• Equipment & Tools – the contractor will provide all equipment and tools needed to implement the project. For example, excavating equipment to dig out the area; a plate tamper for compacting subsoil and base; a diamond bladed saw for making finishing cuts; a laser level to assuring correct placement of material to achieve desired grade. In addition to major equipment, the contractor uses specialized hand tools for measuring, leveling, adjusting, lifting, moving, cutting, and splitting materials.

• Material Removal – if materials must be removed during the preparation of the area, the contractor will remove and dispose of these materials, e.g., concrete, soil, brush, rocks.

• Ground Restoration – when the project is complete, the contractor will clean up the area and leave it neat and orderly. You may also choose to include post-construction landscaping to finish your project.

• Warranty – professional contractors will provide a minimum three –year warranty on their work. Any flaws in your project that emerge that are caused by contractor error will be repaired at no cost. Contractors who provide such a warranty rarely need to return for repairs as they take care to implement properly.

• Insurance – professional hardscaping contractors will carry insurance which protects you in the event of unplanned damage such as hitting underground lines incorrectly marked by the utility companies or equipment damage to property that should not have been in the way.

• Heavy Lifting – finally, the contractors and their teams move, lift and place all of the hardscaping materials used to build your project…and everything is heavy!

Selecting a Hardscaping Contractor

You have decided to invest in an outdoor hardscaping project. After careful consideration, you have decided to hire a professional to implement it. Now you must pick the specific contractor. The hardscaping industry offers a huge selection of contractors, but not all of them are qualified to do your specific project. Unfortunately, it is easy to make a poor choice; so, the selection process is critical.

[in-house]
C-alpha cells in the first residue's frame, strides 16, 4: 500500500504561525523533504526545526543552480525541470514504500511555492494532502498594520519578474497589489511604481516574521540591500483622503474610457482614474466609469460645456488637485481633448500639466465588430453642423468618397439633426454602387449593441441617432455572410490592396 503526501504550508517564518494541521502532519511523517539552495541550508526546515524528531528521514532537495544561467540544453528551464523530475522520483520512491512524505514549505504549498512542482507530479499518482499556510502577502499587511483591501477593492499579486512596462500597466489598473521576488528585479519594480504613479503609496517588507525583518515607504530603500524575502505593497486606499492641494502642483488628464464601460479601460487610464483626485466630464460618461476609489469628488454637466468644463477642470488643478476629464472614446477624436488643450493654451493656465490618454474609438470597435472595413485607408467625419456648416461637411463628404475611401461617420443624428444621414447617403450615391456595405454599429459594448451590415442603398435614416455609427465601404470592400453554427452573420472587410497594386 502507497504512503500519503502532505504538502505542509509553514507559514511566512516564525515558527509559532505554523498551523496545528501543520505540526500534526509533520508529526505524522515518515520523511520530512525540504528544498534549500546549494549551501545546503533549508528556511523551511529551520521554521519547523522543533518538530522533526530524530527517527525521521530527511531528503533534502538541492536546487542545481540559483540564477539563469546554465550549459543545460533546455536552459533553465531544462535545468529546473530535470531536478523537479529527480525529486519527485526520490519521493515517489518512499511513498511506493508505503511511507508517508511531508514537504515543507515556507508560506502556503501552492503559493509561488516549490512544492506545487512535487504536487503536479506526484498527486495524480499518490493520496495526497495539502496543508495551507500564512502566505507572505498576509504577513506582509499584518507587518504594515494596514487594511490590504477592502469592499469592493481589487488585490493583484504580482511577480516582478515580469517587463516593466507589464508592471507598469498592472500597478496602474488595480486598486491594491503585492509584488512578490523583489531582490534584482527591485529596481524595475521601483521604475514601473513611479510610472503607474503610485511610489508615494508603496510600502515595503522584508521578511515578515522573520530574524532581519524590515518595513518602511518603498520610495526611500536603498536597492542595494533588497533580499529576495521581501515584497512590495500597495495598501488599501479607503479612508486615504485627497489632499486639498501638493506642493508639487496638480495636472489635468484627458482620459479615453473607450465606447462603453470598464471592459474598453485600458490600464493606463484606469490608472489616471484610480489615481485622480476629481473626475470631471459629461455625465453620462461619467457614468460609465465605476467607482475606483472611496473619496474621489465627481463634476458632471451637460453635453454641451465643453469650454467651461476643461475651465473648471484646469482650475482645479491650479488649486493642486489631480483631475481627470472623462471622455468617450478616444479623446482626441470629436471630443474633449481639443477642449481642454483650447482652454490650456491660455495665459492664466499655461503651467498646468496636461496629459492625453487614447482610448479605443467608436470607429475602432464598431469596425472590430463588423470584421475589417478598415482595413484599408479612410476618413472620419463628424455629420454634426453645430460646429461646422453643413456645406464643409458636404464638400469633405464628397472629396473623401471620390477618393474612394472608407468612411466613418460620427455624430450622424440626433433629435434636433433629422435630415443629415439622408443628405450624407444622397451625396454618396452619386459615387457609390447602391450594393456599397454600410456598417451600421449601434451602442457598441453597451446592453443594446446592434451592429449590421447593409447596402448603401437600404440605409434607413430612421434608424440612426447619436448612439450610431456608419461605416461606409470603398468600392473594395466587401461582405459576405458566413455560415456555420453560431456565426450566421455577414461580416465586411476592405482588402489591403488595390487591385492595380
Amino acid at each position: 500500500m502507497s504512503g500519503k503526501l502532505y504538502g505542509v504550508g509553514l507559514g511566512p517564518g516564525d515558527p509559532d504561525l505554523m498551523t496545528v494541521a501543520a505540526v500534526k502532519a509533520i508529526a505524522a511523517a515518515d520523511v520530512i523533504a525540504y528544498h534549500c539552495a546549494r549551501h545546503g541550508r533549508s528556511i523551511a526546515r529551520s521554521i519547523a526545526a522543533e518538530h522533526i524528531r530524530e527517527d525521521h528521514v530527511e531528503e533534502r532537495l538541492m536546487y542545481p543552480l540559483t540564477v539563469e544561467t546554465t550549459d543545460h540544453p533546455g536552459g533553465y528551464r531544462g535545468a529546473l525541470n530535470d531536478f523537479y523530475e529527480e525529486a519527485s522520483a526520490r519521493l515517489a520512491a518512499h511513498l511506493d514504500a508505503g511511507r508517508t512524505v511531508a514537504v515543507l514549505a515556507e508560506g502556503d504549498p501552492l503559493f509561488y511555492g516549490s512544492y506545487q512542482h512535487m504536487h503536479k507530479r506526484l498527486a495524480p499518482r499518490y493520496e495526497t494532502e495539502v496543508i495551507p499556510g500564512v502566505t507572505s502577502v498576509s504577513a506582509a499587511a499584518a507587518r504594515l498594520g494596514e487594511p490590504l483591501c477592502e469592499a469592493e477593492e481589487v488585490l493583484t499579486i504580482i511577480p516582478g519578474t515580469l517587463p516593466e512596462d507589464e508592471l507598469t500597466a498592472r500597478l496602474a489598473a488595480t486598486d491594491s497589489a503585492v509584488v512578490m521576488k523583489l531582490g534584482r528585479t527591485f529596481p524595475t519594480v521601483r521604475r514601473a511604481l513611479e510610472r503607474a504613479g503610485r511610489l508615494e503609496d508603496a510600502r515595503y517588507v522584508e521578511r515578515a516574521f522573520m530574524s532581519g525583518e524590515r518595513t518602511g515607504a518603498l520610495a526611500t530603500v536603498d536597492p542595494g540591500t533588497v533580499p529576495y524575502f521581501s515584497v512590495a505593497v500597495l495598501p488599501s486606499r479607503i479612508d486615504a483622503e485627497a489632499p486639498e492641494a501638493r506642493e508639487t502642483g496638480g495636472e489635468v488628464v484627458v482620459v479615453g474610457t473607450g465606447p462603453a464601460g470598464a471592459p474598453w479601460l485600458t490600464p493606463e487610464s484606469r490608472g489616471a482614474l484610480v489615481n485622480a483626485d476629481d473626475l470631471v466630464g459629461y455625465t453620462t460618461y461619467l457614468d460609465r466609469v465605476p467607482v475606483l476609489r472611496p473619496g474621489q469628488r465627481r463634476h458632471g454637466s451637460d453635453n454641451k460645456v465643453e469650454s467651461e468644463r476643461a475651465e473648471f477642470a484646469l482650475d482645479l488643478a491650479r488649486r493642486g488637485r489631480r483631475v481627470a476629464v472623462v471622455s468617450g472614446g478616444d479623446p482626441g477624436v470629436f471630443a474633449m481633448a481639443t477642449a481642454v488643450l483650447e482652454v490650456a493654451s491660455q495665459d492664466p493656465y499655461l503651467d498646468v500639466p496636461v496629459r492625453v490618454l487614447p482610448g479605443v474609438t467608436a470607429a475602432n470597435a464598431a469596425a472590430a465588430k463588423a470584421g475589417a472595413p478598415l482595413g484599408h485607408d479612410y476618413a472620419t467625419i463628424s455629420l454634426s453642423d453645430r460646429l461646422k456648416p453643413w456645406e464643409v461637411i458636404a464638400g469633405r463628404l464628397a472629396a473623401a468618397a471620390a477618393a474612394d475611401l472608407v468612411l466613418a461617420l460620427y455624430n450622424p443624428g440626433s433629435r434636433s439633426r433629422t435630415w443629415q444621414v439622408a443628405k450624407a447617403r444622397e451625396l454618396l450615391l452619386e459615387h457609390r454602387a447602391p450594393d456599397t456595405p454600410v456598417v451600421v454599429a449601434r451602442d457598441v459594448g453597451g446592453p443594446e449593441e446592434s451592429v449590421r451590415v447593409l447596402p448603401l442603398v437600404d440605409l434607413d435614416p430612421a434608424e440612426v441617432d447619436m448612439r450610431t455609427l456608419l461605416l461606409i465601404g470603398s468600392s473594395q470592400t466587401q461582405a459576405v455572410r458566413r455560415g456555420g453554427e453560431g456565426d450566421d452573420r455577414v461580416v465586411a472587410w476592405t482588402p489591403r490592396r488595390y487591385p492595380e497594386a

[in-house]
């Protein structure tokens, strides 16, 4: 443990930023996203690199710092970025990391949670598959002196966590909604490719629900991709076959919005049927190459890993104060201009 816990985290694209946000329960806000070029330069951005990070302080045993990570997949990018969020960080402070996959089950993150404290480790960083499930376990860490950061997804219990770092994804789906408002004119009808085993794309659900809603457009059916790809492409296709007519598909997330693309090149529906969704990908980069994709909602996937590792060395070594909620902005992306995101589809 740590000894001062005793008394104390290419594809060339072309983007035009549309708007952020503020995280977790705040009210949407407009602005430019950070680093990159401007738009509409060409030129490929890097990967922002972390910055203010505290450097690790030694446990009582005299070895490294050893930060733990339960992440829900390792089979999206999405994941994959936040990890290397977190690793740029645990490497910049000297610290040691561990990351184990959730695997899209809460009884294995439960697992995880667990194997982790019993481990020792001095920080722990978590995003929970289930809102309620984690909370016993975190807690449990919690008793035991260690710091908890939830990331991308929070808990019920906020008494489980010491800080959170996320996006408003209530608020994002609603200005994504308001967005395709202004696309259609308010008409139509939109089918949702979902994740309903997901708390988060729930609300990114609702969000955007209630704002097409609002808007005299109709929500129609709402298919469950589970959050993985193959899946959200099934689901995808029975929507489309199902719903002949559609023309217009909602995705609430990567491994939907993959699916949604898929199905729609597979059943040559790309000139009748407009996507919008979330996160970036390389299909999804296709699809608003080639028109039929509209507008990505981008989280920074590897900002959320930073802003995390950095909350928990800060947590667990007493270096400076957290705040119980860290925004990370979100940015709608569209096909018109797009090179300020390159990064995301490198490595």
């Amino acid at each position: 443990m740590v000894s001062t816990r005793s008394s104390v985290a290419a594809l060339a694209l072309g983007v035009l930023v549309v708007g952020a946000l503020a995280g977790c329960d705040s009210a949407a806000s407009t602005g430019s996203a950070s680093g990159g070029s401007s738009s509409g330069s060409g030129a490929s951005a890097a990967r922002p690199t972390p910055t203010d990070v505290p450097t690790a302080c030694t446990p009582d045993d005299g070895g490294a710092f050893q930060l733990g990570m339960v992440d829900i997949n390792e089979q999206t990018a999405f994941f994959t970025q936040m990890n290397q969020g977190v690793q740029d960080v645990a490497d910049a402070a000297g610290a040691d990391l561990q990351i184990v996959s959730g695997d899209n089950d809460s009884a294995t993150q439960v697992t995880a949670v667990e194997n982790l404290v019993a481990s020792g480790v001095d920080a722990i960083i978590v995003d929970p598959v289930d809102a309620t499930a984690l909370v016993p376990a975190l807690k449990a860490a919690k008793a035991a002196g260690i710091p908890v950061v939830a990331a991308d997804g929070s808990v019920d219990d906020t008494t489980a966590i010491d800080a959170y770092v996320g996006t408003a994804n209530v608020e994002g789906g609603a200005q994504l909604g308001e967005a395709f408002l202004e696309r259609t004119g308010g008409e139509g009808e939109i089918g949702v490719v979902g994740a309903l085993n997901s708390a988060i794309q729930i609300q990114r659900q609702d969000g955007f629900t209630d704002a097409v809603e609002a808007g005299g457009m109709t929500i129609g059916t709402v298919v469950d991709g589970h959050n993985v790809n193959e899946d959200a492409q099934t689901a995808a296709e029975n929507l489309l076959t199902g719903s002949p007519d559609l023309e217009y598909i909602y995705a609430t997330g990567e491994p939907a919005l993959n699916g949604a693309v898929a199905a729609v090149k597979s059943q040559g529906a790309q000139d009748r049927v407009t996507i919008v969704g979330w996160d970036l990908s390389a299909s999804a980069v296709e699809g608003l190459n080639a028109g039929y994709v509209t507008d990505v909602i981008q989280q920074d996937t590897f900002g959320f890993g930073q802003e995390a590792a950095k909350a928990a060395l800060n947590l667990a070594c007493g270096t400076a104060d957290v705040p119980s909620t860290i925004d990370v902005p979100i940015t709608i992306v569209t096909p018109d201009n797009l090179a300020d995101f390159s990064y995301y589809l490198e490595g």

You will need to make two decisions:

(1) Who should bid? and

(2) Which of the bidders will you hire?

Obviously, one of the contractors who bids on your job is going to be the one you hire. So, you need a great “short list.” You should be looking for three contractors to bid on your job. Three bids allow you to determine high, low and average cost. More than three is unfair to the contractors as they will bid at no cost to you but at significant cost to themselves. And more than three bids is also unnecessarily complicated for you as three bids will provide more than enough information for you to make a good decision.

Factors to consider in selecting the short list of bidders:

1. Understand the value of a professional hardscaping contractor. You may know a good general contractor who built your house or remodeled your basement; but, unless he has explicitly implemented hardscaping projects, he is not a hardscaping contractor. If you have a lot of confidence in a specific GC and are willing to pay a premium for his management skills, then you can consider hiring the GC to find and manage a good subcontractor. In this scenario, you do not need a bid process as you are selecting a GC based on past experience and personal confidence.

You may have a great landscaper who mows your lawn, fertilizes, plants, trims or prunes; but, unless he has explicitly implemented hardscaping projects, he is not a hardscaping contractor. If you are willing to reduce your costs by allowing a landscaper to learn on the job, and if you have confidence in the landscaper’s commitment to finding out the right way to do the work, then consider your landscaper.

However, most often, you will be looking for a professional hardscaping contractor who has the experience to deliver the full set of responsibilities a successful project requires.